Day 60 (September 28)
Crescent City to Humboldt Redwoods State Park, California
Under gray skies the mysterious beauty of the Humboldt County coast is intriguing, though the weather seems to magnify the grit of the cities, which cannot be hidden behind their notable architecture and hip downtown storefronts, eateries, and historic hotels. One thing can be said for the cities that we walk today: each downtown is like no other city’s, and we hope to return to each on a sunny day when we have more time for leisurely exploration.
It would be easy to spend weeks exploring California’s Redwoods Coast, however with cooler weather on its way, we need to start making our way toward Yosemite before the park’s seasonal closures begin. With no predetermined camping spot for tonight, and our only plan being to stay close to the California coast, we hop back on the Pacific Coast Highway and head south.
Aside from using the Redwood / Crescent City KOA as our basecamp for touring the Redwoods parks, we have spent very little time in Crescent City, whose coastline has been socked in with fog for much of the past three days. So before we head out of town, we take a few minutes to walk around the harbor, which is filled with commercial fishing boats, and stop to walk Crescent Beach.
Does it look cold and damp? Because it is.
Just across Highway 101 from the southern end of Crescent Beach, we stop to watch a herd of Roosevelt elk grazing in a random front yard. They bade us a lovely goodbye to Crescent City.
Prairie Creek Redwoods State Park
We pop back into Elk Meadow in Prairie Redwoods State Park, and see two young black-tailed does running down the road. There is still no sight of the resident elk herd, however we spot the antlers of a resting bull elk in the meadow – our friend from yesterday perhaps?
Continuing south on the coast highway, we further our redwoods education by visiting the Thomas H. Kuchel visitor center in Orick. We find that each redwoods visitor center is different, and worth a stop. (Though it’s funny, we never stopped at the biggest visitor center, which is the information center located in Crescent City).
We are shivering from the damp chill in the air, but the beach is too lovely not to pause and enjoy it for a while.
I overheard a fellow Redwoods traveler remark that Trinidad is a dreamy unspoiled coastal town. Even under the gray skies, one can see that Trinidad is a very special spot. This sweet tiny town is home to Moonstone Beach and Houda Cove. We take only enough time to walk down the rocky bluff to the shore, play hide and seek behind the sea stacks, counting the different types of stone embedded in the sand.
How wonderful it would be to rent an airbnb here for a couple of months and just write, walk the beach, catch a ride on one of those sailboats moored in the harbor, and maybe learn to surf. We are so absorbed in the lovely coastline that we do not take any pictures of the town itself. Oops!
Arcata is… A hip and edgy college town. A time capsule of classic neon and bars with names like The Alibi and Sidelines Cocktails. A busy stop along the “homeless highway”, where travelers congregate in the square to kick around a hacky sack and nap.
Eureka is… A Victorian architecture dream town. A great shopping and walking town. A city of haves and have nots. Another busy stop on the “homeless highway”.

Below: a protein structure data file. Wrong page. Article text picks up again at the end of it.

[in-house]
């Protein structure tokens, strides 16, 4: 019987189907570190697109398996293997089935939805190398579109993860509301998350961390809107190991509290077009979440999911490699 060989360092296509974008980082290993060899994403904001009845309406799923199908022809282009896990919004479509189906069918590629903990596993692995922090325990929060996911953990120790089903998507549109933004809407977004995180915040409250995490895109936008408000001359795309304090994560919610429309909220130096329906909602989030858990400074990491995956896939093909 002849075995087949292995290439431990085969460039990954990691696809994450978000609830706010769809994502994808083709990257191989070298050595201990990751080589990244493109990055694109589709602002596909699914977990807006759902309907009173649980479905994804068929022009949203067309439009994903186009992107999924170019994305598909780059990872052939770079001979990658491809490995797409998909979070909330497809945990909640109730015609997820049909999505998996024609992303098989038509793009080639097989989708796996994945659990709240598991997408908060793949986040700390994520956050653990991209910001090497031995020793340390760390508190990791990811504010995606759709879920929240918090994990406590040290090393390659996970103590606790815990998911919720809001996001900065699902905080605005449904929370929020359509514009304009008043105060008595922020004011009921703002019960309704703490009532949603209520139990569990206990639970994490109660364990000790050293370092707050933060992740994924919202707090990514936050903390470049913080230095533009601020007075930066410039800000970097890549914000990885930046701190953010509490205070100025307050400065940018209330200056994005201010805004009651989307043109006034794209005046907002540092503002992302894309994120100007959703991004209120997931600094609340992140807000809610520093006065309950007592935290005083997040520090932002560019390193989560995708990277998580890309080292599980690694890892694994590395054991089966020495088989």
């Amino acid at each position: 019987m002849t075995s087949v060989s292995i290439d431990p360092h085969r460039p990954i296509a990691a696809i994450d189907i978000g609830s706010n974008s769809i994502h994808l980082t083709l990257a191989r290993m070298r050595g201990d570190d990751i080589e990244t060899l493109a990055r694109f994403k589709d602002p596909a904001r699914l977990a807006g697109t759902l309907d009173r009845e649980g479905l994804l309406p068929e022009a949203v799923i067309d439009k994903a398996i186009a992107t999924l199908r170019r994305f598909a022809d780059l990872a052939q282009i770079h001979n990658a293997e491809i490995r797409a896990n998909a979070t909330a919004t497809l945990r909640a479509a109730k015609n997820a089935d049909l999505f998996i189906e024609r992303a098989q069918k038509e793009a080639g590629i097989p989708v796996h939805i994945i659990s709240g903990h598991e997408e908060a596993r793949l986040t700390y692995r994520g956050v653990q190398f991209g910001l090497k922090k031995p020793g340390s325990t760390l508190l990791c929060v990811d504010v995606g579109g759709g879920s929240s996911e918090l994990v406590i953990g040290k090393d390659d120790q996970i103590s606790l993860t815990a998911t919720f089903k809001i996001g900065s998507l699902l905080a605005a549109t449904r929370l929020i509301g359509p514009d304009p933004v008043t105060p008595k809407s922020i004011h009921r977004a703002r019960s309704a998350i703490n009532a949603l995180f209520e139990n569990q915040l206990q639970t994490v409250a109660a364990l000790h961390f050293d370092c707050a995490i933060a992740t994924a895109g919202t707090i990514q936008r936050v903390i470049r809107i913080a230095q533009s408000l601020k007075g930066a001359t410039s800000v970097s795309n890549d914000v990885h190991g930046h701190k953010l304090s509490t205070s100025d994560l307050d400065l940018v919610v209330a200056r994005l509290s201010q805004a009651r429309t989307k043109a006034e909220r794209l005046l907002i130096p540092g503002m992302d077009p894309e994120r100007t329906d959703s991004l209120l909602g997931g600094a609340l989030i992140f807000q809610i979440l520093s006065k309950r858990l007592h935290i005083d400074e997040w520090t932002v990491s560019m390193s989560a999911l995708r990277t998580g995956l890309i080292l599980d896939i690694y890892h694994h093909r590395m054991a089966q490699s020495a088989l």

Humboldt Redwoods State Park
South of Stafford, we leave Highway 101 and make the scenic drive on Avenue of the Giants in Humboldt Redwoods State Park. Humboldt Redwoods contains the largest expanse of old-growth redwoods on the planet. Of the park’s 53,000 acres, 17,000 of them are old-growth forest.
Although it is only mid-afternoon, I am feeling under the weather, so we go ahead and select a campsite at the Burlington Campground, right next door to the visitor center. Our site is huge, and surrounded by first and second growth redwood trees. The campground has private bathrooms and pay showers, and although a bit pricy at $35 a night, worth it. (It is here that we begin to se a trend of campgrounds getting more and more expensive as we get closer to San Francisco).
The Travel Log
We stroll over to the Humboldt Redwoods Interpretive Visitor Center (redwoods visitor center #4 for us), where we wonder at the “travel log”, a remarkable camping truck made by Charles Kellogg from a 4800 year old redwood tree. An avid conservationist, Kellogg hatched a clever plan for bringing national attention for the need to protect the ancient redwoods. In 1917 he began his unusual project, using a one-man saw to carve a 22-foot long living space out from an 11-foot diameter fallen redwood. He mounted the carved log on a truck bed and hit the road.
Charles Kellogg was a man of many talents. Although he was an accomplished photographer, he was best known for being “The Nature Singer”, famous for his melodic bird song mimicry. Kellogg was able to use his celebrity as a recording artist to his advantage when he toured the U.S. through 1921 in his tree-truck, singing and declaring his love for the redwoods, building support for their protection.
To hear Kellogg’s incredible birdsong, visit Hare’s Breath Records.
One thing that we are learning from our fast travel is that occasionally we start to feel really run down from constantly being on the move. I am really feeling puny and in need of rest, so Robert makes me an Earl Gray tea + Fireball toddy (don’t knock it ’til you’ve tried it!) and we enjoy a quiet afternoon and evening at camp. Although disappointed that I miss the opportunity to explore this special park on foot, I cannot think of a prettier place to enjoy being still for a while.
I truly believe these old forests have healing powers. I awake in the morning refreshed and excited to continue exploring Califonia’s northern coast.
Click on a park name below to read about our wanderings through more Redwoods parks: